eBrandz Blog

Tracking online users’ footsteps becomes a contentious issue

Microsoft and Google are engaged in an intense high-stakes game of brinkmanship over the controversial issue of advertisers tracing footsteps of users across the Web. The battle is getting intense over how exactly to implement the policy of a soon-to-be-released ‘Do Not Track’ Web browser button, which will opt users out of data collection on sites across each participating ad network.

After several years of compromises and skirmishes, Do Not Track seemed to have a sizable quorum behind it. In fact, the proposal in this regard is backed by almost all the major browser makers currently, the Obama administration, as well as almost 90 percent of the country’s ad networks and publishers, comprising Google, Yahoo and AOL. And here is where it is going to get sticky: Last week Microsoft announced that it would be the first browser maker to activate the option as the default setting in its next Internet Explorer version, called IE10.

That literally flew in the face of a well-crafted, albeit fragile compromise struck between the online advertising networks and privacy advocates. Though the latter feel users would be better served by opting them automatically in to ‘Do Not Track’, according to the advertisers, they would be ready only to ‘Do Not Track’ in case of ‘off’ the default setting. The standards-setting World Wide Web Consortium’s working group last week affirmed its earlier agreement that DNT should be turned on only if a user decides to do so deliberately. W3C, in other words, is backing the very opposite of what Microsoft has already planned for the new IE version. That clash is bound to put the top advertising networks in a bind.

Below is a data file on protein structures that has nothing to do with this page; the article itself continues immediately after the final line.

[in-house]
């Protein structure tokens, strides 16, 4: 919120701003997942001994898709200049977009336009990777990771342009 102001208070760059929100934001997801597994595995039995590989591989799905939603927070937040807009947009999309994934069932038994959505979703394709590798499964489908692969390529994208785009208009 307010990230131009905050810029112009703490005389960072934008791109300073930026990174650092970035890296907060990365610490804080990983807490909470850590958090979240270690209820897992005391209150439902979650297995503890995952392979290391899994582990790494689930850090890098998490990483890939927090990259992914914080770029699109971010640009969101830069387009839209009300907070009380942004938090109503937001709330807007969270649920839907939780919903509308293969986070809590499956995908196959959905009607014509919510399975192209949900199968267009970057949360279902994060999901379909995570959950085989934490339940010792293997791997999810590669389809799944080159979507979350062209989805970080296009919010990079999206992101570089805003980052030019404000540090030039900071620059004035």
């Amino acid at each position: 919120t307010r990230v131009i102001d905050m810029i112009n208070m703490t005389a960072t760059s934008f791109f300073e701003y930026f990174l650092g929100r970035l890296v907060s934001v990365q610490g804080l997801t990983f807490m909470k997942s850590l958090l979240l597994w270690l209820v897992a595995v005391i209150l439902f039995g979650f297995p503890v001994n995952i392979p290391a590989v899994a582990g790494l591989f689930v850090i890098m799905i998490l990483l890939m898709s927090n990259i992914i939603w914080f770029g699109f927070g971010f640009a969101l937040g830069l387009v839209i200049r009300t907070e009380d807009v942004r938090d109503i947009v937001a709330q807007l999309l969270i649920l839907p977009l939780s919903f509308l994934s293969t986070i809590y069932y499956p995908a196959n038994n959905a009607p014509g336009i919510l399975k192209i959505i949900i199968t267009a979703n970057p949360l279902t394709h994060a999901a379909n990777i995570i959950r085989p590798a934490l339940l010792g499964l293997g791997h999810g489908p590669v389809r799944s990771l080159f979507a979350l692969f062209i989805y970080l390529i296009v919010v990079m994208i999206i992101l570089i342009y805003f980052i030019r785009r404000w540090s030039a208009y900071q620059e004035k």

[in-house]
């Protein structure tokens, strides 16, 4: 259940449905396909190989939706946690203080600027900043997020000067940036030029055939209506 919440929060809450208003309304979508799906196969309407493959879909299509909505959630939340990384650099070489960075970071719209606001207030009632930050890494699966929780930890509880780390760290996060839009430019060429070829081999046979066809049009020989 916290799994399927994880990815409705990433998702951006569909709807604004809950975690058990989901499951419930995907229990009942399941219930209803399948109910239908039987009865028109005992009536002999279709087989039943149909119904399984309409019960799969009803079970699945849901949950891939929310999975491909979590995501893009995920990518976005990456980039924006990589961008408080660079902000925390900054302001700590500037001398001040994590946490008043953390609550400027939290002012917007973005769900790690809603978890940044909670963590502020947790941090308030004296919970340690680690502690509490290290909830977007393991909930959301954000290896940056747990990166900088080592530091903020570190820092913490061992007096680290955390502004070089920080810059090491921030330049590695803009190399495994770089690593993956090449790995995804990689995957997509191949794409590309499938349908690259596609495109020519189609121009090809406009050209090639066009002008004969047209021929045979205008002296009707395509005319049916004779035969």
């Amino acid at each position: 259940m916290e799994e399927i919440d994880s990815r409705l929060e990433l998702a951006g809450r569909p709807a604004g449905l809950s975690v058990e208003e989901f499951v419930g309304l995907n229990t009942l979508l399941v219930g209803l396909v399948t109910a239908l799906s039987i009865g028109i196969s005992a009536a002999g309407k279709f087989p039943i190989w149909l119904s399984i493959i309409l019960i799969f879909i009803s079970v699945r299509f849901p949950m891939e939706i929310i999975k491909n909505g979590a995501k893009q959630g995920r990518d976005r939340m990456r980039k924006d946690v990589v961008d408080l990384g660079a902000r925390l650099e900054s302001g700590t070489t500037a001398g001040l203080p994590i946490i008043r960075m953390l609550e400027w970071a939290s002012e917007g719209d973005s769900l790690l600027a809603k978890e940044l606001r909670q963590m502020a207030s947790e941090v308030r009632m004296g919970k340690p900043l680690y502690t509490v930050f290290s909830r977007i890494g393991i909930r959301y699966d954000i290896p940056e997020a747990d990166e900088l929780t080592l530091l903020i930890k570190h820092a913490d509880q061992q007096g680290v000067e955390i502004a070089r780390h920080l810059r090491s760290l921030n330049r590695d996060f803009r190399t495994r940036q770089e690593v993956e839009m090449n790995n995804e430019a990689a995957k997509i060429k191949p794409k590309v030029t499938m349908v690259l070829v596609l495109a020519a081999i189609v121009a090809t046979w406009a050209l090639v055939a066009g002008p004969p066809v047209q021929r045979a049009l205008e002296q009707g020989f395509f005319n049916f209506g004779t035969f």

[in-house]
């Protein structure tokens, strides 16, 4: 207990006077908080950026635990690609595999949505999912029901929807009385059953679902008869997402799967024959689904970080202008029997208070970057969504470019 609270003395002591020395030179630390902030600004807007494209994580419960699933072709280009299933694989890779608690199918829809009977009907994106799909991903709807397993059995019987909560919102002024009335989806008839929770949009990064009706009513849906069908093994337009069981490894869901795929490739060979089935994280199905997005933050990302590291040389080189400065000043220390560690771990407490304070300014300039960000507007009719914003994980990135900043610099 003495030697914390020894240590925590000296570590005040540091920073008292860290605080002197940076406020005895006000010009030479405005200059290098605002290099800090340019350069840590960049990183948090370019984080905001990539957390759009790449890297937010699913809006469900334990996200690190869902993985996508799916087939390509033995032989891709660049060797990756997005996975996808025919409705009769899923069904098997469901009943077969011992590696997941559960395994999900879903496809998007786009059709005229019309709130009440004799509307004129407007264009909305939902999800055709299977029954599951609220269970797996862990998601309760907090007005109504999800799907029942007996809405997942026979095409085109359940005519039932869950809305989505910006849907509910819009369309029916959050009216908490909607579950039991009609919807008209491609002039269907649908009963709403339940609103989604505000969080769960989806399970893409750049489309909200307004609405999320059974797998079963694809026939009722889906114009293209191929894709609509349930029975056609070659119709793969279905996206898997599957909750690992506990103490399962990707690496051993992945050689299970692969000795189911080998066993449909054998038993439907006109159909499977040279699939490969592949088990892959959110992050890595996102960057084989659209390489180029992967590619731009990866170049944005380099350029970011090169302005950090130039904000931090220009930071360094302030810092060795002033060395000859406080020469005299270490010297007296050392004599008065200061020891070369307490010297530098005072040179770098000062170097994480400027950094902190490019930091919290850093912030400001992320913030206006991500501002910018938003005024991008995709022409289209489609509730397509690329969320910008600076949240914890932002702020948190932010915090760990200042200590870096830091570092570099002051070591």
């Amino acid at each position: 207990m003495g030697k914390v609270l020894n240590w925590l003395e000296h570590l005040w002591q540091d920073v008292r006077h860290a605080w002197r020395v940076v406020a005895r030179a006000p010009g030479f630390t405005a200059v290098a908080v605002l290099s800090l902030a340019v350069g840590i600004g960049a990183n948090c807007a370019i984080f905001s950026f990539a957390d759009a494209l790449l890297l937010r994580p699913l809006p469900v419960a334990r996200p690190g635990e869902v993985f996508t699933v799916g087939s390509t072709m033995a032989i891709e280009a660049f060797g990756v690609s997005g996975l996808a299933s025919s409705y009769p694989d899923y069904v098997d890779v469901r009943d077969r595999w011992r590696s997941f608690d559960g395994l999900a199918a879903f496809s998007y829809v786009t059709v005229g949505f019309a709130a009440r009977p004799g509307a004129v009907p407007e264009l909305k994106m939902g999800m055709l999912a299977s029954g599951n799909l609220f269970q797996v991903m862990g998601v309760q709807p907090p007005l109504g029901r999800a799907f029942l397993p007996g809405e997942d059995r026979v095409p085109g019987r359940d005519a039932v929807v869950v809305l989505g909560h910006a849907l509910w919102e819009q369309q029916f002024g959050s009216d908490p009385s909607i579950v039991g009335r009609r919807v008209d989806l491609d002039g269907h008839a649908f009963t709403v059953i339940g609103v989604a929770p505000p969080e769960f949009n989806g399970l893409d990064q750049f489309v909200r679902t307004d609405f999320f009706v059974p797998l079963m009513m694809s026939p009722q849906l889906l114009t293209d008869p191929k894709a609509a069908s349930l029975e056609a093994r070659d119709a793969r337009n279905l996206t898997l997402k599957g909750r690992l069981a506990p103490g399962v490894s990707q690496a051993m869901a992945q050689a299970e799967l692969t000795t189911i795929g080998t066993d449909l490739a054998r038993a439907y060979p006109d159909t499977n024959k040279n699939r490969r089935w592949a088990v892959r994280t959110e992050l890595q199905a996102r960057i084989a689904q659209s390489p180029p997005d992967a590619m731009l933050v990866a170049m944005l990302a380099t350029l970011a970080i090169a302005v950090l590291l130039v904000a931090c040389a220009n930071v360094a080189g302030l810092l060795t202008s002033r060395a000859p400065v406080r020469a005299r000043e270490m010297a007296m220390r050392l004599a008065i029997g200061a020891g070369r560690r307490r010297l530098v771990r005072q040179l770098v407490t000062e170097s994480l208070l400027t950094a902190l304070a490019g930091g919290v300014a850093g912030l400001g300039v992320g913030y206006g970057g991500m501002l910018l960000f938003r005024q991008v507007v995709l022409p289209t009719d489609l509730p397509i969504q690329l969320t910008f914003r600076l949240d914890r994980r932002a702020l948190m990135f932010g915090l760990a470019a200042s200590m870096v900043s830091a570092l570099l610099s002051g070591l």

If Microsoft goes ahead with IE10 (with DNT turned on by default), that would make it a non-compliant browser. So do the ad networks still honor requests from IE users not to be tracked? According to sources, no agreement was reached among Do Not Track’s key players. Many advertisers and publishers including Google, Yahoo and others contended that they shouldn’t. Their position: A default setting was not really representative of user’s choice.

Most of them including advertisers clearly wish to ignore Do Not Track requests on IE10. Do Not Track (DNT) participation is voluntary. However, once a company chooses to sign on (as Google already has) – the Federal Trade Commission will enforce compliance. Players like Google that have signed the industry’s agreement might well land in regulatory conundrum if the FTC feels ignoring IE10’s DNT requests is tantamount to false advertising. Microsoft meanwhile noted that so far the W3C working group had been made no decision, and added that it would continue to work with the relevant organization on the particular issue. Brendon Lynch, its Chief Privacy Officer was quoted as saying in a written statement:

“While we respect the W3C’s perspective, we believe that a standard should support a ‘privacy by default’ choice for consumers.”

A company spokesman refused to speculate on whether it would keep Do Not Track feature of IE10 on by default even if it’s considered be non-compliant with official specification of Do Not Track. The irony of it is that Google and Microsoft each seem to play on both sides of this debate – as both create popular browsers and also have significant online ad networks.